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The first Masonic Lodge in Alabama was founded in Huntsville, with John Hunt being a prominent charter member and Andrew Jackson being a frequent visitor to the lodge. General Jackson was also a frequent visitor to Huntsville's Green Bottom Inn and race track. Jackson speculated in large tracts of acreage in the Florence, Alabama area. When Pres. James Monroe visited the Alabama Territory in June 1819, he and his entourage stayed at the Huntsville Inn.

No sooner had the Mississippi territory been formed than questions over its division arose. Pressure from white southerners savvy in political power wanted to see two slave states emerge. Congress created the Alabama Territory out of the eastern half of the Mississippi Territory on March 3, 1817. With thousands of new settlers pouring into the territory, calls for statehood were soon heard.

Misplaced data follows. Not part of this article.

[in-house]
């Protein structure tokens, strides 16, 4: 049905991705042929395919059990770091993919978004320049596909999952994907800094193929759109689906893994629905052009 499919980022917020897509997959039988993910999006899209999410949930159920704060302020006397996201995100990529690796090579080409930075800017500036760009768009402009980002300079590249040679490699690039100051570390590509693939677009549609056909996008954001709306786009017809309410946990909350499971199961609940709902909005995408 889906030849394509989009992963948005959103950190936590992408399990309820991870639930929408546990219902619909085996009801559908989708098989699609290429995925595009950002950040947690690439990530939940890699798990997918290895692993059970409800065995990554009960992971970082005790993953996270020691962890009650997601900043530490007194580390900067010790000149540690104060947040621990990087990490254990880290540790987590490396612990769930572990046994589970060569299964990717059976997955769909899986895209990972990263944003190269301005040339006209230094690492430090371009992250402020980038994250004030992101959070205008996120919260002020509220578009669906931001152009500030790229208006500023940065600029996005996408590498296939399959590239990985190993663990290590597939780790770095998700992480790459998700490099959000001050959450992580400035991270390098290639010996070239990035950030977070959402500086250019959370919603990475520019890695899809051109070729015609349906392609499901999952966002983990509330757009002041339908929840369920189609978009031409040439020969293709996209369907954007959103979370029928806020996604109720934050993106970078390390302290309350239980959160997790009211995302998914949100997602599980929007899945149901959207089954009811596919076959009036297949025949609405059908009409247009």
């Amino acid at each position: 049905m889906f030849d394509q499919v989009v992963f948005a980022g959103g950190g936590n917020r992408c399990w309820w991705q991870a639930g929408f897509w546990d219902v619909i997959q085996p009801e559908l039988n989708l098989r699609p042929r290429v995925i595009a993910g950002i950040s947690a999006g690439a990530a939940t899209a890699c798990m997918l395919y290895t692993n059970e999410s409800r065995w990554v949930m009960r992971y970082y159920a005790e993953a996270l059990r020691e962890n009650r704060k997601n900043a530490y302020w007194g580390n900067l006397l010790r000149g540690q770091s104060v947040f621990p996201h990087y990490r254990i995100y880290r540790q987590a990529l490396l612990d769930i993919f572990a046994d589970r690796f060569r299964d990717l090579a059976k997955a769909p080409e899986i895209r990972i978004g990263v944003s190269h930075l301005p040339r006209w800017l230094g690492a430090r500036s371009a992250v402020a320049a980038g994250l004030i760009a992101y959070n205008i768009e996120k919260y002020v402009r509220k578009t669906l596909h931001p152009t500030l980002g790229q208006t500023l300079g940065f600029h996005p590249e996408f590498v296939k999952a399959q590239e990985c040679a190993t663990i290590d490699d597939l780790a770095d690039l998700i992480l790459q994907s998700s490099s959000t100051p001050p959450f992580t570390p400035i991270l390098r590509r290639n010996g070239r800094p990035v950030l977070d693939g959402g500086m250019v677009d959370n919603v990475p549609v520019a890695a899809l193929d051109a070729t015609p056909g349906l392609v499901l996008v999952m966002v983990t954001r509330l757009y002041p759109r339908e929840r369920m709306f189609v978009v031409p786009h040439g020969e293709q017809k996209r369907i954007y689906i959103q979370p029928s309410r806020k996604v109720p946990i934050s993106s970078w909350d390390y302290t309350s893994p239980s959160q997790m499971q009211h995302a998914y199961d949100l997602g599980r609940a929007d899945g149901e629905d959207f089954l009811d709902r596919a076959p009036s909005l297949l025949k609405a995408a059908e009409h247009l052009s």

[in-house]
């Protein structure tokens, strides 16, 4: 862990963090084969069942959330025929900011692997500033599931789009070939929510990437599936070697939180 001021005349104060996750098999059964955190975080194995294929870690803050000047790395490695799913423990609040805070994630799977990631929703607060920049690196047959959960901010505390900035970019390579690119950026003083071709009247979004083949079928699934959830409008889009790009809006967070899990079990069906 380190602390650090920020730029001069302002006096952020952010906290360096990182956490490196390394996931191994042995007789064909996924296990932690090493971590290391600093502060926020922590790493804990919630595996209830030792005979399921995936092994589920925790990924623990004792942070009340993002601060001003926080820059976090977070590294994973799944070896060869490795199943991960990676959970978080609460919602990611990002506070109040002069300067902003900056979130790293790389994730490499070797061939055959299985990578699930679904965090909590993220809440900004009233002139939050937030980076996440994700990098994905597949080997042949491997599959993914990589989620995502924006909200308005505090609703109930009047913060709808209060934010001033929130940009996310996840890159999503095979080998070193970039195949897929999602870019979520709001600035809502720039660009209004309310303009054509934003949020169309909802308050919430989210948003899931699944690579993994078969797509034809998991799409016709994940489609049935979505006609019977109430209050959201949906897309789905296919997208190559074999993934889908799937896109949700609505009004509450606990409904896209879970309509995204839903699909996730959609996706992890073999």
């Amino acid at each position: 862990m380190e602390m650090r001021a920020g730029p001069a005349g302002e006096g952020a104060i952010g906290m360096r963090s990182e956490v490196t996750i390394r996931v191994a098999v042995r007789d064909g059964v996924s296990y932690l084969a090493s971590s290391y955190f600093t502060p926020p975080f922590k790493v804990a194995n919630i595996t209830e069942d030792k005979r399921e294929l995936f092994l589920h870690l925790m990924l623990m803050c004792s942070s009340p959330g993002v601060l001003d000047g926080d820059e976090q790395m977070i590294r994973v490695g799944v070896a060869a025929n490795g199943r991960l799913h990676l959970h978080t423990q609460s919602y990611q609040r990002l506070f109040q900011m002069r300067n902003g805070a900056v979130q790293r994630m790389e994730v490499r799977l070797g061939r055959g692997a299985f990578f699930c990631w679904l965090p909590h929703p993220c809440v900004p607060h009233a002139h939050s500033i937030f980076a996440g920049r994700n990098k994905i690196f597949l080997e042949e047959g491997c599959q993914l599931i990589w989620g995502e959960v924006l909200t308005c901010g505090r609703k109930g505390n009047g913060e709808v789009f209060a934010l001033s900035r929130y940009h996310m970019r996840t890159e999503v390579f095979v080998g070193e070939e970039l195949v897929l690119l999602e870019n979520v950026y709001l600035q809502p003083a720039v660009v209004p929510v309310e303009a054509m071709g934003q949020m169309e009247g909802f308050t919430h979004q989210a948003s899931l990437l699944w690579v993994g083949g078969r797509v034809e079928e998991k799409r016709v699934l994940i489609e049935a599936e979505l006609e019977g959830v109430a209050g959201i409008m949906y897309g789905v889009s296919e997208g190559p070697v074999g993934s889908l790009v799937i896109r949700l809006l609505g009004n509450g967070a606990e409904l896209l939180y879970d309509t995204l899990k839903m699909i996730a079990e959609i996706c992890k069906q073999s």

William Wyatt Bibb, who had served multiple terms as both a U.S. Congressman and Senator from Georgia suffered a serious political defeat. In the spring of 1816 Bibb joined a majority of his fellow congressmen in passing the Salary Act, which effectively doubled congressional pay. Even though he had a Georgia county named for him, this unpopular action caused Bibb to lose his bid for re-election that fail to George M. Troup. Bibb resigned his Senate seat in the fall of 1816.

With his political future in Georgia looking dim, Bibb turned his attention westward. When the Alabama Territory was divided from the Mississippi Territory in 1817, President James Monroe appointed Bibb territorial governor upon the advice of Secretary of Treasury William H. Crawford. That April, Bibb and his wife, Mary Freeman Bibb, traveled to the territorial capital at St. Stephens on the Tombigbee River.

The second wave of Broad River settlement in Alabama came with the opening of the Black Belt region for purchase in 1816. The Broad River investors like U.S. Senator Charles Tait and connected land speculators bought large holdings around the future towns of Montgomery at the confluence of the Alabama, Coosa and Tallapoosa Rivers and Cahawba at the confluence of the Cahaba and Alabama Rivers.